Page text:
Those Lincolnton residents and businesses calling for a repeal of the recently imposed trash tax got their wish in an unexpected move Thursday night.
The City Council voted 3-1, with Councilman Dr. John “Les” Cloninger in opposition, to get rid of the fee.
This latest move comes after a decision in July to cut the garbage-collection charge in half, from $10 to $5 a month, after the council heard from several angry citizens.
Larry Mac Hovis, who was absent for the initial votes on the issue due to illness, made the motion after reading a statement on why he feels the fee is both fair and necessary, citing the various surrounding municipalities that have similar charges in place. Nonetheless, he said, he ultimately decided he couldn’t go against the wishes of his constituents.
Councilman Carroll Heavner said likewise, with Councilman Devin Rhyne having always been against the proposal.
Cloninger, though behind the reduction of the fee during the July meeting, wasn’t convinced it should be done away with entirely. His concern, he said, was with how the city would now make up for the additional loss of revenue, which is roughly a quarter of a million dollars.
In response, Rhyne said there is “plenty of low-hanging fruit in that budget.” He also pushed for the removal of the official ordinance allowing for the fee.
“I want to be sure this is gone,” Rhyne said.
The item was one of four tacked onto the night’s agenda by Hovis for discussion during the meeting. Council members also decided, at the request of Hovis and in their constant effort to find additional water customers, to try to pitch an agreement with Cherryville for the sale of water.
In the past, attempts to do so had fallen through as Cherryville officials determined it was more cost-effective to continue producing their own.
However, Hovis said he believed their plant was close to capacity and proposed that the city try to strike up a new contract. A line is already in place between the two municipalities for emergency purposes, and has been for nearly a decade. It’s ready to go, if needed, Public Works Director Steve Peeler said.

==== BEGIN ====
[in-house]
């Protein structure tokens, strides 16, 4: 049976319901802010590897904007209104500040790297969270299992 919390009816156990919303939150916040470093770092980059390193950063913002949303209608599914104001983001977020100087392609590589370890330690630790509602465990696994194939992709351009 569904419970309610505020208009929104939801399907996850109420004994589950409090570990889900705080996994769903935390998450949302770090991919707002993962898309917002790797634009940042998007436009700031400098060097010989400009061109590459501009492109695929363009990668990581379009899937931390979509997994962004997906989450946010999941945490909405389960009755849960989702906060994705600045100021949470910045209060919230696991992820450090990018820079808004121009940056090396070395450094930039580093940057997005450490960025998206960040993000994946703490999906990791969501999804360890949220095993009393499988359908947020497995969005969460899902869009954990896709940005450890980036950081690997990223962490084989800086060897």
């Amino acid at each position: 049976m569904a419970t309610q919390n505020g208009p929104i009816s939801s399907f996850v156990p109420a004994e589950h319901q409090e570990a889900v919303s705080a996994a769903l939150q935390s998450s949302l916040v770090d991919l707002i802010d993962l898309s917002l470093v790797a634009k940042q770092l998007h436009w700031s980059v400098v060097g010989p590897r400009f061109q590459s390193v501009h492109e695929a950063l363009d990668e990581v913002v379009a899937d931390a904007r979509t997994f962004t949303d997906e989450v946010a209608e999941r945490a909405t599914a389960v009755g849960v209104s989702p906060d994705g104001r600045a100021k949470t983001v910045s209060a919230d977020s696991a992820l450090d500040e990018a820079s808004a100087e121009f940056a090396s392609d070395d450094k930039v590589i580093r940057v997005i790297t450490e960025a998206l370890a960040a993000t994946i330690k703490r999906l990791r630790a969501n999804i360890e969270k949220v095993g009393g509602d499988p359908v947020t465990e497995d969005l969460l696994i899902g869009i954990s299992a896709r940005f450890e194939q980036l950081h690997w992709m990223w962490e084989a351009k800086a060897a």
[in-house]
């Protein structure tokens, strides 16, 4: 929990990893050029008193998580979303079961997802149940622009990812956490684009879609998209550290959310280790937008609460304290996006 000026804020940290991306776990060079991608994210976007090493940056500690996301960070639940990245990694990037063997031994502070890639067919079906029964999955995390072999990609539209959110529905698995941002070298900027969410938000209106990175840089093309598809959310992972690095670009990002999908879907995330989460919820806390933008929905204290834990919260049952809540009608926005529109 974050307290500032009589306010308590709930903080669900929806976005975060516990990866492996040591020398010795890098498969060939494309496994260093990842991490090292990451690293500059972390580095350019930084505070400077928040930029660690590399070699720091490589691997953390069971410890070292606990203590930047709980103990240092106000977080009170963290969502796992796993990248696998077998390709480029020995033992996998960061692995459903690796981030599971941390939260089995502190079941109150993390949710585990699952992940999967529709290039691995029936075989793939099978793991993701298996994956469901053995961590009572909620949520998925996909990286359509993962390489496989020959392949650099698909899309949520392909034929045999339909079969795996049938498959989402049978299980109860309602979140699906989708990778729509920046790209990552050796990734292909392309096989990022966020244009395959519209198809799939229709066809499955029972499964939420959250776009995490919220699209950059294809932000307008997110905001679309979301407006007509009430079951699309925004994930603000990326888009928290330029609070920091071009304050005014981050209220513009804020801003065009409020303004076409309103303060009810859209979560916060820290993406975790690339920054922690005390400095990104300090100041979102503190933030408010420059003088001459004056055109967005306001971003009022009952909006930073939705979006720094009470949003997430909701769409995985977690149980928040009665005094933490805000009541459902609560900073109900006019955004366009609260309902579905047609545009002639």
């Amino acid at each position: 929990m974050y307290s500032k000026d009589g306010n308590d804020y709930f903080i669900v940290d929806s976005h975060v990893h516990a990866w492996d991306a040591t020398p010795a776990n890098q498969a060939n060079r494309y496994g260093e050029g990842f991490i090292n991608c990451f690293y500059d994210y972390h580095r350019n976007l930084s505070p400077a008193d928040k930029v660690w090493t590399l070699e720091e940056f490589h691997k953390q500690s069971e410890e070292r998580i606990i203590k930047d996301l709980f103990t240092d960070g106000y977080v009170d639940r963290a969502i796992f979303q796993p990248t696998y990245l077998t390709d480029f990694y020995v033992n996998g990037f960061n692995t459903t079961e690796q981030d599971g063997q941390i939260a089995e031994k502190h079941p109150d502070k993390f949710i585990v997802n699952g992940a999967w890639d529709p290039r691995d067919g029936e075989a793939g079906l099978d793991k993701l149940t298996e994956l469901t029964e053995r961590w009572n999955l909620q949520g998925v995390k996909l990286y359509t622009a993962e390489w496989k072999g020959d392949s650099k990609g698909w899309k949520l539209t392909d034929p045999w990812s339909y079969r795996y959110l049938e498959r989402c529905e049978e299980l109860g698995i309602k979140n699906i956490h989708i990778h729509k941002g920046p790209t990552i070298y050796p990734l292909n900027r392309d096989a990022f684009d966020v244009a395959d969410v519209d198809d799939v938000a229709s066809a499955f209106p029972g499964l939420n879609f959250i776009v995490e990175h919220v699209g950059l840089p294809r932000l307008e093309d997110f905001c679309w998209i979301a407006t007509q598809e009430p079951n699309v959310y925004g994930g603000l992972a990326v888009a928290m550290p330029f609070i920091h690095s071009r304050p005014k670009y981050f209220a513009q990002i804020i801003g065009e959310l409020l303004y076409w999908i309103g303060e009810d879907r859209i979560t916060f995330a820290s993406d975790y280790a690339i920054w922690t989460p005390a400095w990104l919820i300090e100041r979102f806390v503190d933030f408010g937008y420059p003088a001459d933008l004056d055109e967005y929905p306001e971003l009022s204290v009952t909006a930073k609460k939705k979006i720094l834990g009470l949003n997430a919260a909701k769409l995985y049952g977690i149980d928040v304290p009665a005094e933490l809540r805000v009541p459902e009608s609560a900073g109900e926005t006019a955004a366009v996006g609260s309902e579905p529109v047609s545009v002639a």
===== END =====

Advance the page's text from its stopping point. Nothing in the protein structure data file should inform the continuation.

Hovis also presented the previously nixed contracts with Lincoln County regarding the sale of city water and fire, emergency-dispatch and animal-control services, having made, along with Heavner, some changes that they feel will make them more acceptable and fair for city taxpayers while also reminding the county of areas where it should chip in more to the city.
The council voted to send them to the county for consideration, though the Board of Commissioners already approved the original agreements.
A new brewery will be coming to town following unanimous approval by the City Council.
Lincolnton Business Center plans to convert a portion of property, located on the south side of Motz Avenue, across from Grier Street, to allow for the brewery operation.
Roughly 8,000 square feet at the northwestern portion of the building, formerly a textile mill, will be used for the new business, which will handle only manufacturing. No alcohol sales will be made on the premises.
City water will be used in the operation, with Peeler noting that adequate lines were already hooked up to the site due to its previous manufacturing purposes.
During a public hearing on the conditional-use permit request, mostly positive comments were made, citing other towns’ success with breweries and the jobs they can bring.
While there were some concerns over increased traffic at the site, Planning Director Laura Simmons said there is excess capacity on the roadway.
Lincolnton-Lincoln County Chamber of Commerce President Ken Kindley spoke in favor of the proposal.
“We need to be diversifying industries, and I think this is a good example,” he said.
In other City Council action: